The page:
Mambu's Study Shows 2,000 Global Consumers Are Misunderstanding Open Banking, Hampering Its Adoption
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Mambu Study Shows 2,000 Global Consumers Misunderstand Open Banking Hampering Its Adoption

A study of 2,000 global consumers released by Mambu, a banking and financial services platform, revealed that a significant misunderstanding of open banking is hampering its adoption. The Censuswide survey, commissioned by Mambu, found that more than half (52 per cent) of consumers have never heard of open banking and 61 per cent have never used it, in spite of 80 per cent of respondents using one or more mobile finance apps.

“The research reveals the majority of customers don’t understand what open banking is, how it works and what it means for them”, said Elliott Limb, Mambu’s Chief Customer Officer. “But it also reveals they do care about receiving better financial services that support their lifestyles – smart banking. If banks address this need and lack of understanding, it will help banks build customer loyalty and provide genuinely innovative, differentiating revenue-generating services.”

The Big Disconnect

Open banking has witnessed an increase in adoption globally as a result of the Covid-19 pandemic, and the research indicates a marked change in attitude and priorities as a result of the crisis. According to Mambu’s survey, 52 per cent said they wanted more control over their finances. At the same time, 40 per cent said the pandemic had changed their attitudes to privacy and 24 per cent to data sharing. Another boost came from the 41 per cent who said they have had more time for research.

However, existing concerns remain with 48 per cent of consumers claiming they are ‘scared’ to use open banking and 53 per cent still believing that open banking is a dangerous use of data sharing. Looking at this further, almost half of the respondents claim that their banks did provide reassurance on the safety of open banking or provide information on what the numerous benefits are, with another 24 per cent stating that, while it was explained, it could have been done in a better way.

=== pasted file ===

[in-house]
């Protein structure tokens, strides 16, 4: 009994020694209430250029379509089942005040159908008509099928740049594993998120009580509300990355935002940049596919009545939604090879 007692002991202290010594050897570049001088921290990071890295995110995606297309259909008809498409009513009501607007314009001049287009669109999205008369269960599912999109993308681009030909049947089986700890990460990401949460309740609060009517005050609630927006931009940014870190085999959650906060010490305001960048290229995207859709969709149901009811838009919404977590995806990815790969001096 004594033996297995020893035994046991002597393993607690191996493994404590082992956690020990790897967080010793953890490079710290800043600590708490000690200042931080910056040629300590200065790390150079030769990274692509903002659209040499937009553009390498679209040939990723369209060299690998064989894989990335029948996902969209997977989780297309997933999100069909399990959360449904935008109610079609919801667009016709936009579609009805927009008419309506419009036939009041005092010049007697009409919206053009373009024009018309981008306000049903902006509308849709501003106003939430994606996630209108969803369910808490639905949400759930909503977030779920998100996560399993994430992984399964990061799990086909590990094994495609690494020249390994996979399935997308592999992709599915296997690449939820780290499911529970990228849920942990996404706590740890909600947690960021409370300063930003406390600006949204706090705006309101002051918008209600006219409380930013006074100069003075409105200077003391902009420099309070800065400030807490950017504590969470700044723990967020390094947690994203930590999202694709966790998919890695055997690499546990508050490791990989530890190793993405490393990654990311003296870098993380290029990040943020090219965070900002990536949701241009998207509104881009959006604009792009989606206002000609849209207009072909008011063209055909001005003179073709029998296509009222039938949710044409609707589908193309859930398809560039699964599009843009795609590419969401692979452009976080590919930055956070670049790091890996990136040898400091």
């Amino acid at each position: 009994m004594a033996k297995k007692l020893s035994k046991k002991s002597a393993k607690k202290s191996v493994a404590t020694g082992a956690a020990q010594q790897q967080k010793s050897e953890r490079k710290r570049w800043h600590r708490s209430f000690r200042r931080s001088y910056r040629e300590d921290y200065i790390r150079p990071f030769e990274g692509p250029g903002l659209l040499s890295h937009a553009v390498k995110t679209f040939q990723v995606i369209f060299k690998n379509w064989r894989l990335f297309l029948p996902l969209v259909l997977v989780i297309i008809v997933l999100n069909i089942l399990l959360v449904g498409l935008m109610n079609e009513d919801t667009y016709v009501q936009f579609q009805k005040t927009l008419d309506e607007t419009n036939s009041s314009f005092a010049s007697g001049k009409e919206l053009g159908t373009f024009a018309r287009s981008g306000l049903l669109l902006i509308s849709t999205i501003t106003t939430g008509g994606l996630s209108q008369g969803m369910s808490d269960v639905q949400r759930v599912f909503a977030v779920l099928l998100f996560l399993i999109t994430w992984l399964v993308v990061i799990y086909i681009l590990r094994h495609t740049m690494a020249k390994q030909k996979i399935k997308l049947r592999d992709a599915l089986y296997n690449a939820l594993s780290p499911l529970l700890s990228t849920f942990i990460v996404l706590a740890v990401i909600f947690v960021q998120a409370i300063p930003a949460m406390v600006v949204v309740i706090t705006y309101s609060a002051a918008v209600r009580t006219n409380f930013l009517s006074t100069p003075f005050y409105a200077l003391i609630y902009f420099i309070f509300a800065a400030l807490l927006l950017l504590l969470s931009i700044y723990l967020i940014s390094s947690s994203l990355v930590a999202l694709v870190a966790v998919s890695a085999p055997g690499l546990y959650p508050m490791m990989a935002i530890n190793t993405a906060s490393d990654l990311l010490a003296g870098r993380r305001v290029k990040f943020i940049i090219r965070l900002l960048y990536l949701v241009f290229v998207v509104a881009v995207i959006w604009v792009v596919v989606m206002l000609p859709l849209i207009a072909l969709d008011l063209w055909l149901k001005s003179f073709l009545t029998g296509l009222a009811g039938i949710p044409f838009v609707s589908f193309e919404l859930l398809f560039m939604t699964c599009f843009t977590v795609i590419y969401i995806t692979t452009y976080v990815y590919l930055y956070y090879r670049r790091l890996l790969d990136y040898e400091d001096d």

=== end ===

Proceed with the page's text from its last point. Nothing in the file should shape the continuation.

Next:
“Banks must accept that open banking is still a not fully comprehended phenomenon so this is the starting point,” said Dmitrii Barbasura, CEO and Co-Founder, Salt Edge, a Mambu partner. “We believe they need to invest time and effort in educating customers about the new possibilities they get access to, and also inform them about their rights and the high safety level covered by open banking.”

Change the Record

Demonstrating the opportunity for open banking, the survey revealed that 57 per cent said they would be more likely to use it if their bank had more successfully implemented and promoted it.

When exploring further what consumers want from open banking, the survey shows that nearly half of respondents want instant digital money transfers; more than a third want aggregated bank balances at a glance; a third want tips on better money management and a quarter want money-saving suggestions for their bills.

This is the first study of Mambu’s newly launched research series, Disruption Diaries. The series seeks to understand what customers think of the key trends driving the development of the financial services industry, in an effort to identify opportunities for banks and others.

Author

  • Francis is a junior journalist with a BA in Classical Civilization, he has a specialist interest in North and South America.

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